“It was cool to see McCallum in the movie,” Baxa said. “I know my room was in one of the scenes and used for a lot of the filming. I’d always come in and find set sheets and different things in my room from the filming that weekend.”

Baxa said that as soon as students learned about the movie’s star-studded cast, excitement filled the air. The then-principal’s daughter, a Vanessa Hudgens superfan, even got to meet and take a photo with the celebrity.

According to English teacher Diana Adamson, the “Knights” mural was added to the McCallum cafeteria for the Glory Dogs cafeteria concert scene. Adamson said the mural was meant to make “Martin Van Buren” seem more like a traditional high school on screen and has remained in the cafeteria ever since. (Ingrid Smith)

“There were stars here, and so there were a lot of kids who were coming up here on spring break trying to see Vanessa Hudgens and the different stars that they grew up seeing in High School Musical,” Baxa said.

Baxa believes that McCallum was chosen as the Bandslam set because of its old-school architecture and artsy feel. According to him, the McCallum campus was frequently used as a set during the 2000s, for everything from a sitcom that never aired to an Academy commercial. But the Bandslam set was different– it was the cause for several lasting renovations to occur around campus.

The film crew opened up the cafeteria stage doors for the first time in decades. They painted the word “Knights” in bold text in the cafeteria to amp up school spirit on screen. They painted the columns in the front of the school. They built blue cages around trash cans to create a more visually appealing set. According to orchestra director Ricky Pringle, who came to school to teach lessons during filming, the McCallum community welcomed these campus improvements with open arms.

“They really made it look better,” Pringle said. “Before, you just had the generic trash can, or the random AISD gray trash can. Those cage things, even though we don’t have the whole thing anymore because it’s been so much time, having that is nice. We all thought that it’s a shame that we didn’t think to do these improvements ourselves.”

According to orchestra director Ricky Pringle, blue cages were added around McCallum trash cans to make Bandslam sets more visually appealing. While parts of the cages are now gone due to damage over time, Pringle is grateful for the portions that remain. (Ingrid Smith)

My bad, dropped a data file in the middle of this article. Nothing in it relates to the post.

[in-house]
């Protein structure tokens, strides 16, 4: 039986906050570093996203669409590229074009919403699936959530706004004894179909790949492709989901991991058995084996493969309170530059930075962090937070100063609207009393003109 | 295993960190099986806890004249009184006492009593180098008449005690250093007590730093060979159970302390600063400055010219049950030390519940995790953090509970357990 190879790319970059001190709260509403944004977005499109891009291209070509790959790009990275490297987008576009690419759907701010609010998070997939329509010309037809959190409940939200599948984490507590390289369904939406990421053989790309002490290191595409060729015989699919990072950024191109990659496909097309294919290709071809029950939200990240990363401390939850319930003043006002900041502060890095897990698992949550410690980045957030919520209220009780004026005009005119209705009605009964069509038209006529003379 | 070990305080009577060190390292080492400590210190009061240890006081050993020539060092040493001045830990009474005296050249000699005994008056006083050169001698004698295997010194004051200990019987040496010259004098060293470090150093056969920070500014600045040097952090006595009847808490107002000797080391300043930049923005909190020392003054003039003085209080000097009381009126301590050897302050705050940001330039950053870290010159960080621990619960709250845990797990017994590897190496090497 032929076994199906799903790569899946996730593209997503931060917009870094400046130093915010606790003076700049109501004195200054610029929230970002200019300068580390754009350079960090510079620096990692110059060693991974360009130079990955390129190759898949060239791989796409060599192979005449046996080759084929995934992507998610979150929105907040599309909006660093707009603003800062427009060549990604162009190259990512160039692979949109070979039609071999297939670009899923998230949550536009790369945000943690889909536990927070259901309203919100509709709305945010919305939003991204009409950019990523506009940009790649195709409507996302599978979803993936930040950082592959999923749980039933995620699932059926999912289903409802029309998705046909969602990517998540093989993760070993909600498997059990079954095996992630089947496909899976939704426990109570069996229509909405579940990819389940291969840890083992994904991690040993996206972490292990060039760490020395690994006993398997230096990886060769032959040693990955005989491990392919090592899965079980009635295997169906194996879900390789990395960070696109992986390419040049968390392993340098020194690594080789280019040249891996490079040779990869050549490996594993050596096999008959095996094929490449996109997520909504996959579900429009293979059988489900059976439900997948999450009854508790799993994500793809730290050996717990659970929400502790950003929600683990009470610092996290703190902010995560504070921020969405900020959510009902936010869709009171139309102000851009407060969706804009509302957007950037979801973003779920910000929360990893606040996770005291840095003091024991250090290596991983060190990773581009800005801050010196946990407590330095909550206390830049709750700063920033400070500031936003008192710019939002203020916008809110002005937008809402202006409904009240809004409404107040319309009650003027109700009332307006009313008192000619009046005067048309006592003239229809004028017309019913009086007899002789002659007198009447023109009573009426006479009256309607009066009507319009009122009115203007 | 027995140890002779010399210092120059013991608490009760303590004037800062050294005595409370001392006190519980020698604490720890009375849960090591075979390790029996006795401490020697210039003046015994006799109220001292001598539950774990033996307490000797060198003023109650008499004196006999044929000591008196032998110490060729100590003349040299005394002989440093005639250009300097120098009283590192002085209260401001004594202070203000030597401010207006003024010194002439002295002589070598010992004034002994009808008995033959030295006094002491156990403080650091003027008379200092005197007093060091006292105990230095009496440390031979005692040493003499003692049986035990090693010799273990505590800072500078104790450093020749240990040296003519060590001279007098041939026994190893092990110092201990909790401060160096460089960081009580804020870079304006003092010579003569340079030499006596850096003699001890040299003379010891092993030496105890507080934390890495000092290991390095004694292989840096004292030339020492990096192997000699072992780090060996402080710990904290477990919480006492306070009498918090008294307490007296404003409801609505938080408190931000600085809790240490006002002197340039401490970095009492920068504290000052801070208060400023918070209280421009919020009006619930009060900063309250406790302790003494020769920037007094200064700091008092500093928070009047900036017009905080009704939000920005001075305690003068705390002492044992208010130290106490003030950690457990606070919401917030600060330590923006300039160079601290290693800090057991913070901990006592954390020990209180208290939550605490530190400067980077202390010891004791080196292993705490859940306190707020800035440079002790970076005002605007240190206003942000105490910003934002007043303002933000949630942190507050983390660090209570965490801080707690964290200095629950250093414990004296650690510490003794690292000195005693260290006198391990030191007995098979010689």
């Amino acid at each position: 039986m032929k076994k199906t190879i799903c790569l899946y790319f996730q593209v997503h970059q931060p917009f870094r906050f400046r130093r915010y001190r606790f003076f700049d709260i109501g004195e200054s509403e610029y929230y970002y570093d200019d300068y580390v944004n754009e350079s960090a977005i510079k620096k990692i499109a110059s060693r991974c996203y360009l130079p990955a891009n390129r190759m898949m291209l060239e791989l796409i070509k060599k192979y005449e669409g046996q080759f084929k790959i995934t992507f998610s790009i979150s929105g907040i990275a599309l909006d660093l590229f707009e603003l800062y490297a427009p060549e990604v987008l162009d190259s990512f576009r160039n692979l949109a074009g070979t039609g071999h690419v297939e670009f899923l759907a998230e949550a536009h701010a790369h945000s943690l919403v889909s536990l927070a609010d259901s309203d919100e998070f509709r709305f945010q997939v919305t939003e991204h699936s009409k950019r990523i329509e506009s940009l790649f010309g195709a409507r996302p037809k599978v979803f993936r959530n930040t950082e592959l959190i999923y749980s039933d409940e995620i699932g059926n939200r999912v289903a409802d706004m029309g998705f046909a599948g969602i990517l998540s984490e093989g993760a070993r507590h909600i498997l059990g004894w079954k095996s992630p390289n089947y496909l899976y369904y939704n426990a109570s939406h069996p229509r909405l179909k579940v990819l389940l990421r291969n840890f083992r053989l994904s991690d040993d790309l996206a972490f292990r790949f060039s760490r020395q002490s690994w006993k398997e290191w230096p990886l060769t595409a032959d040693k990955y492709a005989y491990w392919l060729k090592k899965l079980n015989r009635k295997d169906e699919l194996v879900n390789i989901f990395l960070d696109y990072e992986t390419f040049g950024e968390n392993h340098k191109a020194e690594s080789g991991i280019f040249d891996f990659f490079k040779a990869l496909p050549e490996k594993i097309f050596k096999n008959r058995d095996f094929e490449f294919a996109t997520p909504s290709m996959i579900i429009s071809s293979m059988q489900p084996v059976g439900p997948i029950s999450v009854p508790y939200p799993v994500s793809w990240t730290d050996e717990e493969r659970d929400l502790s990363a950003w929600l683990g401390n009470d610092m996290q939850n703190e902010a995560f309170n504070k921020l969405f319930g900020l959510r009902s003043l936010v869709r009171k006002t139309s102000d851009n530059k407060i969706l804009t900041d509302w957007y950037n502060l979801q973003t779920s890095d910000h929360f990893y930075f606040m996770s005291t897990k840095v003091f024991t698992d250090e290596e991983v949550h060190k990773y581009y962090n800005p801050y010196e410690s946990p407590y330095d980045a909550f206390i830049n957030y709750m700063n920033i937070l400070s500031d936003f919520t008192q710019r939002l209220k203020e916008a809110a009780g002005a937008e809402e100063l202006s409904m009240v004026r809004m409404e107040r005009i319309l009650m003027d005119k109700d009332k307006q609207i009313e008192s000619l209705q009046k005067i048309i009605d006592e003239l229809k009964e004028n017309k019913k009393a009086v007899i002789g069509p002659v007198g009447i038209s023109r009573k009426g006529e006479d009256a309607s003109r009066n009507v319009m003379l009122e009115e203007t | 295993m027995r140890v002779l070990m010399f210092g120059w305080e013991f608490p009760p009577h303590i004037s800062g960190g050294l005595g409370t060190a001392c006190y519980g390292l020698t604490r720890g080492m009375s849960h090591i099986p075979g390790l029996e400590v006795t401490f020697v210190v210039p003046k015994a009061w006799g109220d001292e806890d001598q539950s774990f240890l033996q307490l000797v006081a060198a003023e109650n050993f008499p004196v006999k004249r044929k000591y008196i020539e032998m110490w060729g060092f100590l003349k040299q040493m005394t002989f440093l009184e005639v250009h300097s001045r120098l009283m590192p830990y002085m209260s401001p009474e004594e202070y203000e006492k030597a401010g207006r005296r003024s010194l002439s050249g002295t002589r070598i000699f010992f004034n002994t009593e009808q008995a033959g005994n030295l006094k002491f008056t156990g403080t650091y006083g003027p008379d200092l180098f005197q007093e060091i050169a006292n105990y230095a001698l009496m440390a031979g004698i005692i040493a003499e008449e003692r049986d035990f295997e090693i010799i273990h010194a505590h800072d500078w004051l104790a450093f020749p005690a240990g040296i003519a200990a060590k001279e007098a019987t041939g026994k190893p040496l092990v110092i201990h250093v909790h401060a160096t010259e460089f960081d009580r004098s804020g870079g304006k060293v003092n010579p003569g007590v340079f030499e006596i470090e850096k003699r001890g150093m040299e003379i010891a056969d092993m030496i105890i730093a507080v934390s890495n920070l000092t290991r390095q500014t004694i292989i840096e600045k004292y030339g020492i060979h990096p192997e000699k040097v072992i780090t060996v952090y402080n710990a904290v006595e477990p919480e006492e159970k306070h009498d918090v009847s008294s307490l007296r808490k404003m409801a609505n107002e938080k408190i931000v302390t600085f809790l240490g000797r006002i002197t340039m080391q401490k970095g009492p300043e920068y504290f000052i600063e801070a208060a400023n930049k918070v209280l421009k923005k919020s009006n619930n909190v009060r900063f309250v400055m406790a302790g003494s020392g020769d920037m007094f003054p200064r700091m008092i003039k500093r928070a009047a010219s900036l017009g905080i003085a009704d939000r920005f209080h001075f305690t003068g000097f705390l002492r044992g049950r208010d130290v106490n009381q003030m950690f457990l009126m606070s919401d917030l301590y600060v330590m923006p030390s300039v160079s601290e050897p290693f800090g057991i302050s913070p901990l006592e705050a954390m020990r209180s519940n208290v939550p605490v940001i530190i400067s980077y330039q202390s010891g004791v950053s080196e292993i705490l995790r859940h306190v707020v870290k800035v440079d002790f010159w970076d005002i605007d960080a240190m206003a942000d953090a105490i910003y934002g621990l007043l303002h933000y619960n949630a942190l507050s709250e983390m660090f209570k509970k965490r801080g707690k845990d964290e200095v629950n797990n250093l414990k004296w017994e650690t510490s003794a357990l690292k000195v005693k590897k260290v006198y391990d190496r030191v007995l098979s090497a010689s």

For Pringle, the weirdest thing about teaching lessons on a movie set was seeing the words “Martin Van Buren High School” on McCallum’s front door. In Pringle’s mind, it’s fitting that the movie was filmed at McCallum. As a fine arts academy, students can be found playing instruments and singing across campus at any time of day. In 2009, McCallum even had a songwriting class that rock ‘n rolled in the same hallway as the English classes.

While the gossip circuit at McCallum is alive and well, whisperings about a movie released in 2009 no longer fill the hallways. There’s a reason why Bandslam was forgotten. Despite the movie’s all-star cast, the cringe-inducing romance, underdeveloped characters and forgettable soundtrack rendered it unable to live up to its potential.

But while Bandslam may not have iconic songs like “Camp Rock” or a high school-centered plot as memorable as High School Musical, live music spotlights and glimpses of Austin make the movie charming and unique. Bandslam has something for everyone, from dad-rock references to a girlboss mom character (Lisa Kudrow) to student bands reminiscent of McCallum’s very own rockstars.

English teacher Diana Adamson said that the columns next to the front office were painted for “Bandslam” scenes. (Ingrid Smith)

Bandslam checks all the major boxes on the 2000s teen drama list: quirky characters, themes of finding your place in the world, hallway crushes and hilarious one-liners. But without a doubt, the best parts of the movie are the scenes filmed around Austin. Views of the old Austin skyline, hangouts at Highland Mall, meals eaten at Jim’s and car trips down McCallum’s very own Sunshine Drive will have any Austinite on the edge of their seat. McCallum was practically a main character in Bandslam, with Charlotte wearing a Knights cheer uniform in front of the Taco Shack Bowl scoreboard and Sa5m sitting on the gym steps and Will using a now-untouched McCallum blue locker and Glory Dogs rocking out on the cafeteria stage, the edges of the Austin skyline mural peeking out from behind.

Baxa watched Bandslam when it first came out, eager to see McCallum on screen. While he did not come away with a new favorite movie, glimpses of campus and humor that appealed to his teenage self brought a smile to his face.

“Everybody has their guilty pleasures,” Baxa said.